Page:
Potential fallout from Vigneault's presence

Even though most of the cast of characters remains the same, some degree of metamorphosis is expected in Manhattan this season. By replacing John Tortorella as head coach of the New York Rangers, Alain Vigneault brings a fresh influence with his own preferred system and style. An approach that will inevitably differ from his predecessor's. This doesn't mean Vigneault will jam experienced, skilled skaters into his own mold -- several prominent Rangers tell Craig Custance they'll remain true to their own individual style of play -- only that the team won't resemble a carbon copy of what Torts had in operation. There's no way. So here are a few factors to look for as Vigneault takes his seat in the director's chair near Broadway.

1. More offense Simply put, we should expect more goals from the Rangers with a new head sheriff behind the bench. The Vancouver Canucks' offense flourished under Vigneault for a good chunk of his seven-season tenure -- sitting at, or near, the top of the NHL's rankings (goals per game) through three seasons from 2009 until 2012. Perhaps partly because the 52-year-old allows his top players the freedom to strut their stuff, for which he has a well-earned reputation.

"I believe your top skilled players have to be given a little more latitude," Vigneault said of his coaching style, as reported by CBC Sports in June. "They have to understand the game, they have to understand the time in the game where you need to play higher percentage but they also have to be given that latitude to make something out of nothing …"

That philosophy, which flies in bold contrast to Tortorella's tighter, more disciplined system, should excite Rick Nash, Ryan Callahan, Brad Richards, Derek Stepan, Derick Brassard, Carl Hagelin, and co.

2. More power-play production This goes hand in hand with more offense, but deserves extra mention. As Tal Pinchevsky of NHL.com points out, Vigneault "molded one of the league's top power-play units in Vancouver and will be expected to use some of that expertise to improve New York on the man-advantage". Such improvement shouldn't prove too difficult -- the Rangers haven't enjoyed a power-play success rate higher than 16.9 percent since 2009-10. On paper, a top unit that includes forwards Nash, Richards, Callahan, and Stepan should be ripe for fresh inspiration.

3. A happier 'Broadway' Brad Can you blame him? After slogging as a fourth-line center and sitting as a healthy scratch in two key playoff games, the nearly-bought-out 33-year-old would probably welcome just about any new face behind the Rangers' bench. However, Richards seems a little extra excited about playing for Vigneault, in particular.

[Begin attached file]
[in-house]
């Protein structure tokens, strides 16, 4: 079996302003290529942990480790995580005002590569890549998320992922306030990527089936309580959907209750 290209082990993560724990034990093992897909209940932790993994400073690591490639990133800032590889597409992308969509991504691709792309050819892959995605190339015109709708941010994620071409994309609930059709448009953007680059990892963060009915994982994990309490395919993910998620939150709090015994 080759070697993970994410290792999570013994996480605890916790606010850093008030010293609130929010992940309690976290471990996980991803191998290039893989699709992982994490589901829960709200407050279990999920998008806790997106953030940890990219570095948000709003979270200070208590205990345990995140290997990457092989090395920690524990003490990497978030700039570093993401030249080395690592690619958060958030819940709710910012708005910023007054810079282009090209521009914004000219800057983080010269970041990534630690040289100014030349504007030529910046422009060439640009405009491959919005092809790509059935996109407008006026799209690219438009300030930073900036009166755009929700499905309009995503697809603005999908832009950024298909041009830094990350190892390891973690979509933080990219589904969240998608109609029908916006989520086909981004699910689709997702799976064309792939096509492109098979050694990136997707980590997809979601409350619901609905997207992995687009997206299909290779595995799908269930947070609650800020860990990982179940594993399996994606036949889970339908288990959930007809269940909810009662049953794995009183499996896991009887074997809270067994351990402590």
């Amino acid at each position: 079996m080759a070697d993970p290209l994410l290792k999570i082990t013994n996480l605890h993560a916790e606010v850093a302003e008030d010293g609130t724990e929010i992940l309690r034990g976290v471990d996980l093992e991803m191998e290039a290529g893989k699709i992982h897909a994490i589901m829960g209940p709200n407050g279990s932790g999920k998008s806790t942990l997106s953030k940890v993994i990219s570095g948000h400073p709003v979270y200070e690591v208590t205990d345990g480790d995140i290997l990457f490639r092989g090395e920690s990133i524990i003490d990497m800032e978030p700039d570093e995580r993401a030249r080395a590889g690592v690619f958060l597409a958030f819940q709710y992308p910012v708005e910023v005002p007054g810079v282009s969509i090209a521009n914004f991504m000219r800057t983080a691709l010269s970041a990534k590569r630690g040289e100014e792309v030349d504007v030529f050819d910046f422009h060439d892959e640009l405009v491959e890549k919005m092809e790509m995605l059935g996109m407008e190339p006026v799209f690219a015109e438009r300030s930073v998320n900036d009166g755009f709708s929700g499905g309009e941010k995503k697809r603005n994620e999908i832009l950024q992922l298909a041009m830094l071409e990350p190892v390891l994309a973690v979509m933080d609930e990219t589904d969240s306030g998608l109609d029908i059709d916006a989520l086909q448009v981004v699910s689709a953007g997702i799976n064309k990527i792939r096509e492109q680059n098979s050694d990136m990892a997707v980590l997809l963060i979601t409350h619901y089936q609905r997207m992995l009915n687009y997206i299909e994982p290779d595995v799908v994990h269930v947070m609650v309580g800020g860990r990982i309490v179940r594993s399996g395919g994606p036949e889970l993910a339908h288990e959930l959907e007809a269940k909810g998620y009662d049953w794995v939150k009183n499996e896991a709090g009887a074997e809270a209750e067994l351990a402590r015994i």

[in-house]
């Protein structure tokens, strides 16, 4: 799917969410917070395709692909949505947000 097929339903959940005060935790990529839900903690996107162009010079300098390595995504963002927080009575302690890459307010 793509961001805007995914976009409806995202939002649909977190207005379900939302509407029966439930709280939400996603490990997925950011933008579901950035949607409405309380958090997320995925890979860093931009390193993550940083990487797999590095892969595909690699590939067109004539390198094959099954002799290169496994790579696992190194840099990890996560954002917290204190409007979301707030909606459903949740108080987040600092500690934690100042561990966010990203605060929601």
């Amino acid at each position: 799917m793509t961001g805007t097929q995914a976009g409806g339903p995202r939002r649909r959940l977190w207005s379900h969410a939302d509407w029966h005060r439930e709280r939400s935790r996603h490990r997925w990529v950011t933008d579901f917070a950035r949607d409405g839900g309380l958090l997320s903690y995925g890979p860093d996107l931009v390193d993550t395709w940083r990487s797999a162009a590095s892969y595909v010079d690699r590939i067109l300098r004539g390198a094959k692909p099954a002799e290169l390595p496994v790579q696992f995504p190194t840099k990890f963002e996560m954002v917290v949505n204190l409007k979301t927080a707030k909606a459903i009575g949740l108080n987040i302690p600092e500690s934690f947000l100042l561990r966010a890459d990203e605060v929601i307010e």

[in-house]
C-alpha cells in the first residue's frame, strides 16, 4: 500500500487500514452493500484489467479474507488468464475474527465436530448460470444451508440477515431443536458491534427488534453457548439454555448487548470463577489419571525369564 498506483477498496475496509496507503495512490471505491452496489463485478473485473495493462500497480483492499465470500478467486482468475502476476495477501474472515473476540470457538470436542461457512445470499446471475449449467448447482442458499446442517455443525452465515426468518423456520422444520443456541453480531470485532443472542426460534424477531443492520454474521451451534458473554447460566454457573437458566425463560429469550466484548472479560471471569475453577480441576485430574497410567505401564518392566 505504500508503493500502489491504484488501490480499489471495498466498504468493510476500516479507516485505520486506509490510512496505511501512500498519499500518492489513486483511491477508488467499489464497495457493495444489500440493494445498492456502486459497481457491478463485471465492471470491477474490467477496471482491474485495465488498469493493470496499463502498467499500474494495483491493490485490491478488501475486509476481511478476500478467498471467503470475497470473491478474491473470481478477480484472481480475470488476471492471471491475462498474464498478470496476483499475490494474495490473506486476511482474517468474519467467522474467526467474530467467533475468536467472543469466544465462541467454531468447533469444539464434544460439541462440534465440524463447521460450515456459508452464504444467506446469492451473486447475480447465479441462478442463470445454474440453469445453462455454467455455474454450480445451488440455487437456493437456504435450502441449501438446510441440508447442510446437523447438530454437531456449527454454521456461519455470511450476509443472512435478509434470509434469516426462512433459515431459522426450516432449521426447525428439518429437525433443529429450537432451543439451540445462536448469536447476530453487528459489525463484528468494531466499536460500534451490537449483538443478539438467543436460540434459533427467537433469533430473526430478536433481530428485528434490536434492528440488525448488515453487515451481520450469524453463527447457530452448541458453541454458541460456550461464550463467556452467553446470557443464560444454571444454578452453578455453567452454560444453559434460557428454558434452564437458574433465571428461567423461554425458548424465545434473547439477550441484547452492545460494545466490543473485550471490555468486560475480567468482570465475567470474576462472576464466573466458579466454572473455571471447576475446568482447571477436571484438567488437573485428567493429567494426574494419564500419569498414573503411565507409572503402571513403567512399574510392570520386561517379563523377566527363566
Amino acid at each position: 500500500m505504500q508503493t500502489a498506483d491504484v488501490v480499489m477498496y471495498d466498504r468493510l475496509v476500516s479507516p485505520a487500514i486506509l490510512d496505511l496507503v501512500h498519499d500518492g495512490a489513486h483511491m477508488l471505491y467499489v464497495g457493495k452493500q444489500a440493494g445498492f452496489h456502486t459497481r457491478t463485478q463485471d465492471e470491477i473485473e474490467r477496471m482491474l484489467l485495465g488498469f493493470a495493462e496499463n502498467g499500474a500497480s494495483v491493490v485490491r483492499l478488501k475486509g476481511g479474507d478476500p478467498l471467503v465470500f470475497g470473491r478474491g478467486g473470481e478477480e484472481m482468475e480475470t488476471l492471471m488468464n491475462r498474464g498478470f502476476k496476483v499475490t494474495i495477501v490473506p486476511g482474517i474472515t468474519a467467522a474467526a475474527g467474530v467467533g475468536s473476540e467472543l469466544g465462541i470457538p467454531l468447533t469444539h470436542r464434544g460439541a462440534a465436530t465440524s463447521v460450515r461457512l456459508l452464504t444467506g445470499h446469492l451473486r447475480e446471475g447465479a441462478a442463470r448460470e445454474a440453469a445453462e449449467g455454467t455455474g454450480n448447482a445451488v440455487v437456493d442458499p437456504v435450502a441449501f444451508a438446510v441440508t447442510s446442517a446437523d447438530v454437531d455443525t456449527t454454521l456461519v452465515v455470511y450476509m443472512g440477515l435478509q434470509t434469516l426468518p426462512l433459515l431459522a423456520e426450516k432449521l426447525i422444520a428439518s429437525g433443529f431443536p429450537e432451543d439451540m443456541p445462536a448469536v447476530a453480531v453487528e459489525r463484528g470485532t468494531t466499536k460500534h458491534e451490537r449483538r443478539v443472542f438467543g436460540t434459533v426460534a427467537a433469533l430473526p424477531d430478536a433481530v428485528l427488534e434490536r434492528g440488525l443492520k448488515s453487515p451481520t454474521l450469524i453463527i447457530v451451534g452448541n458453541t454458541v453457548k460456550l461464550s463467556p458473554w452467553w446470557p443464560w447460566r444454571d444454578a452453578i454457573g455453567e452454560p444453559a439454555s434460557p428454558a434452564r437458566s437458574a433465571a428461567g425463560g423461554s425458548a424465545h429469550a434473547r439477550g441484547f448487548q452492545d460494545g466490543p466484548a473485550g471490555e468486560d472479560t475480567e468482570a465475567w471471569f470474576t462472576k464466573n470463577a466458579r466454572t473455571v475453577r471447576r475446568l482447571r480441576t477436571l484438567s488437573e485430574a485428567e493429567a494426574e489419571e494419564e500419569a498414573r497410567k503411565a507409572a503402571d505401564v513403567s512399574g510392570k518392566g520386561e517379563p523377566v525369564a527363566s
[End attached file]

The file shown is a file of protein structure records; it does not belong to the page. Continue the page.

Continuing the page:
"I haven’t talked to Alain yet in any detail about [his system], but I think his style of play will be a lot more fun for a player like me," Richards told the New York Post this week. "I'm excited to have a difference voice [coaching the team] and a coach with a different view of how we should play that’s more focused on offense. It suits me and I think it suits everybody more on the whole team, to be honest."

4. A happier King Henrik Shortly after Henrik Lundqvist was all publicly ho-hum about re-signing in New York long-term, Tortorella was canned. Coincidence? GM Glen Sather says so, but others aren't so sure. And now the 31-year-old goalie insists he can't imagine playing for any other team, while looking forward to inking a new lengthy deal in the near future. So maybe the situation speaks loudly for itself. As for how long the honeymoon will last, Vigneault isn't likely to interfere much with the league's (arguably) best netminder.

5. Del Zotto's return to the doghouse? However, Vigneault's arrival may not result in a pleasant situation for everyone. Two years removed from his last NHL/AHL yo-yo season, Michael Del Zotto could be in danger of losing his top offensive-defenseman status in The Big Apple. As discussed by Thomas Drance of CanucksArmy.com, the Rangers' new head coach has been wary of leaning too heavily on his defensively weaker young players in the past.

"... During Vigneault's Canucks tenure, he was often reluctant to trust young players in big roles if they had any sort of two-way deficiencies in their game. I'm curious to see what that'll mean for Rangers roster players like Michael Del Zotto and Derrick Brassard in particular ..."

Now, Del Zotto doesn't commit nearly as many defensive misplays as he used to, but he still has his boneheaded moments. And, with a good crowd of talented D-men from which to choose -- Dan Girardi, Ryan McDonagh, Anton Stralman, Marc Staal (who insists his vision is just fine, thanks), and relative newcomer John Moore, Vigneault may opt to go with someone else as consistent anchor for his top power-play unit. Or Del Zotto could see a depreciation in ice-time, all around. The situation is worth monitoring, anyway.